My Photo Hike on Rainbow Mountain
Yesterday I took my little Nikon d7000 out when I was hiking on the Rainbow Mountain trails.
My purpose was 3-fold:
- Get exercise doing something fun–hiking
- Gather photos for a blogging about the trail
- Learn how to use my camera better
The exercise is pretty obvious. I get a nice workout walking and climbing over the boulders on the upward steep. It’s a wonderful time of year to hike because the temperatures are lower, so I don’t have to worry about the stifling humidity.
I just love taking photos for my blog. I probably like that part of blogging more than writing. Writing takes work. Photographic people, landscapes, and old houses is just play. I’d love to be a photographer for Nat’l Geographic or Southern Living.
Speaking of photography, it’s a wonderful time of year for taking photos on the trail. The leaves are just now beginning to change, but the foliage is still pretty and lush for the most part.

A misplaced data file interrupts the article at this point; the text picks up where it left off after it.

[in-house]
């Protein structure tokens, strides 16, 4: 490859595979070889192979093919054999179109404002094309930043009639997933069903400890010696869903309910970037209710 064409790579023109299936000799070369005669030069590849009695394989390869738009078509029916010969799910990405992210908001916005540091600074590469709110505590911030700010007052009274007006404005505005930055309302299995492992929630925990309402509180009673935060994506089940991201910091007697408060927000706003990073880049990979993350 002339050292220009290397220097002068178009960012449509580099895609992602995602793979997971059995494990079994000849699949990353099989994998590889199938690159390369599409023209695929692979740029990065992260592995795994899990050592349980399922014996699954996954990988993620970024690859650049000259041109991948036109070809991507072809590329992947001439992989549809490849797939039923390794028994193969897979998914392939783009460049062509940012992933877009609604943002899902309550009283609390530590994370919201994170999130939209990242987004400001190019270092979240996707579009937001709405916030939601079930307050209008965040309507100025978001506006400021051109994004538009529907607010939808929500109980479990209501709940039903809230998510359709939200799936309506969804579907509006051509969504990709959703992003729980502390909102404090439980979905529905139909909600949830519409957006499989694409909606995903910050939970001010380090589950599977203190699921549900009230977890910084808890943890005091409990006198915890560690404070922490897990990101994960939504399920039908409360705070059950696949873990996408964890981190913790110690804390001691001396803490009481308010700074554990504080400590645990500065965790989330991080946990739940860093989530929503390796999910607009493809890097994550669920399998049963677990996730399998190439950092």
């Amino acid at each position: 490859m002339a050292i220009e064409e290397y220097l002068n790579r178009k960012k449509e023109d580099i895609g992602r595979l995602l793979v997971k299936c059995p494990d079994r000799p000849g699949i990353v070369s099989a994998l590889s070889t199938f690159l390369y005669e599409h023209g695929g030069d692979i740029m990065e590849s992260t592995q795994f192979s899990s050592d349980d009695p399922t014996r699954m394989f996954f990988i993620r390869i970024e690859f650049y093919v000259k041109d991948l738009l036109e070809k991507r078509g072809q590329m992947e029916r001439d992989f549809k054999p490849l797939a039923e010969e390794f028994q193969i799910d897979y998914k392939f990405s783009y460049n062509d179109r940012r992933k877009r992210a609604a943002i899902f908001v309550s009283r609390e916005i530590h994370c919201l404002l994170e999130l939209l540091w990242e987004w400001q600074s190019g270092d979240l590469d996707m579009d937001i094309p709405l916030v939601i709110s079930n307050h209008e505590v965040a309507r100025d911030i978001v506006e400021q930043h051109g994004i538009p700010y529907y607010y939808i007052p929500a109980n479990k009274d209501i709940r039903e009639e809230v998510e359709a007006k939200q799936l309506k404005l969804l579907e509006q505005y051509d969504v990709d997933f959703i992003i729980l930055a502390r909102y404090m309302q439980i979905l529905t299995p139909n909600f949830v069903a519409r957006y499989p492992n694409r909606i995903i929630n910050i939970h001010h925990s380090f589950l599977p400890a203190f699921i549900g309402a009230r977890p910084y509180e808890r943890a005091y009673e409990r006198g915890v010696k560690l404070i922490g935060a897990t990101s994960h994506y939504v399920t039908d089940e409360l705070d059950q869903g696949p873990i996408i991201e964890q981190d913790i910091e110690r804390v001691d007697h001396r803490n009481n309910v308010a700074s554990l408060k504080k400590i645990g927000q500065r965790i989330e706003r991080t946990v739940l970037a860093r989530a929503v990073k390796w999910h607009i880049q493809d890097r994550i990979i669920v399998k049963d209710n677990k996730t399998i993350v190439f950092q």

My favorite part of photography is composition. I’ve had enough art classes to be confident in my use of composition and color, but my DSLR camera still has been baffled. I understand that the three major points of photography are aperture, ISO, and shutter speed. However, I have a hard time wrapping my mind around aperture. It seems so confusing that the lower the f-stop, the larger the aperture. Yesterday, I took 3 pictures of the same object using 3 different f-stops (Sigma 70-300mm 1:4-5.6 lens): 22, 10, and 4. Now, I think I get it. An f-stop of 4 let in wayyyyyyyyy too much light. 22 left my shots underexposed, and 10 was just about right for clicking in the woods.